Defensive medicine: Growing problem among young physicians

May 3, 2010
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According to a national survey of physicians conducted by Atlanta-based Jackson Healthcare,* most physicians between the ages of 25 and 34 (83%) report that they are being taught to practice defensive medicine in medical school or residency by an attending physician or mentor.

“Older physicians are sharing lawsuit stories and advice with younger physicians,” reports Richard Jackson, chairman and CEO of Jackson Healthcare. “These stories are convincing younger physicians to practice defensive medicine.”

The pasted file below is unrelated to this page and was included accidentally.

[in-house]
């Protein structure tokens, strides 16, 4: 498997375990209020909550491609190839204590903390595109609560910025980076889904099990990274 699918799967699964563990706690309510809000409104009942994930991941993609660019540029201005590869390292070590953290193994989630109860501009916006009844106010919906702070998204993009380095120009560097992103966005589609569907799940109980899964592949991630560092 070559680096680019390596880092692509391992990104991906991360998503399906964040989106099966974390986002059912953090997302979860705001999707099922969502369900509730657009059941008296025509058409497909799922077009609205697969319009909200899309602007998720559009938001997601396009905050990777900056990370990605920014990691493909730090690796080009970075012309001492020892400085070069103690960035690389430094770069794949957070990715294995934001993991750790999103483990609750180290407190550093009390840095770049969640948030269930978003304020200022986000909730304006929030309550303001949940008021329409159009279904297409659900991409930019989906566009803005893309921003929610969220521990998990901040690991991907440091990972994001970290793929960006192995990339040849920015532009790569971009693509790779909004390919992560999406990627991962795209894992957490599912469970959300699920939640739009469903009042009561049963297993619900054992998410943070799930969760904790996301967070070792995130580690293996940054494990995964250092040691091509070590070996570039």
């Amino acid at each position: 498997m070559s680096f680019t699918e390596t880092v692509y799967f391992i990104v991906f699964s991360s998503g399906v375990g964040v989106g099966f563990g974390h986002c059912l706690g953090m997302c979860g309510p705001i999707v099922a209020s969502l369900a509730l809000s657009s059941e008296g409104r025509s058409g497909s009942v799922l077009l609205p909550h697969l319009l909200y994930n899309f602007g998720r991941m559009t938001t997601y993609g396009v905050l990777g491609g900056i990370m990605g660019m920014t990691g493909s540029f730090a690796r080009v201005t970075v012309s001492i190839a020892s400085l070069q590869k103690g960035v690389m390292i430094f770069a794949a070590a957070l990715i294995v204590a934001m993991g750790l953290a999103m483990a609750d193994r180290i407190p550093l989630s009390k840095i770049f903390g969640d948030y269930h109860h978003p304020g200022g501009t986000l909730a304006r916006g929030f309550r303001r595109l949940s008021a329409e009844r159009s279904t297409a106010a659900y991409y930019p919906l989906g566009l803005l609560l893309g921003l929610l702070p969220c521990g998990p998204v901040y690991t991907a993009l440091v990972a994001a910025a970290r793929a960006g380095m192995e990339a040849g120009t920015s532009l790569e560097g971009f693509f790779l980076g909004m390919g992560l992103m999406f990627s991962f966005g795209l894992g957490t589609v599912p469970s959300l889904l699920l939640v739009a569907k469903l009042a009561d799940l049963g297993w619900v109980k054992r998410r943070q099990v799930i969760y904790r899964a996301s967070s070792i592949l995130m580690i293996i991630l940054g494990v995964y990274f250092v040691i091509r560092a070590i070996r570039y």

The survey data suggest that the practice of defensive medicine is growing, indicated by the fact that fewer physicians in older age brackets responded that they were taught defensive medicine in medical school or residency: 63% for ages 35 to 44, 47% for ages 45 to 54, 32% for ages 55 to 64, and 19% for age 65 and older.

The Jackson survey also revealed that, in addition to increasing the cost of healthcare, defensive medicine practices limit patient access and quality of care, slow the adoption of medical innovations, and discourage future generations from pursuing a career in medicine.

“This is a systemic problem that needs to be addressed at state and national levels,” says Jackson.

*Survey methodology: In March 2009, Jackson Healthcare conducted a Web-based survey of 1,407 physicians, with a response rate of 1.13% of 124,572 invitations distributed. The survey has an error range of ±1.7% at the 95% confidence level.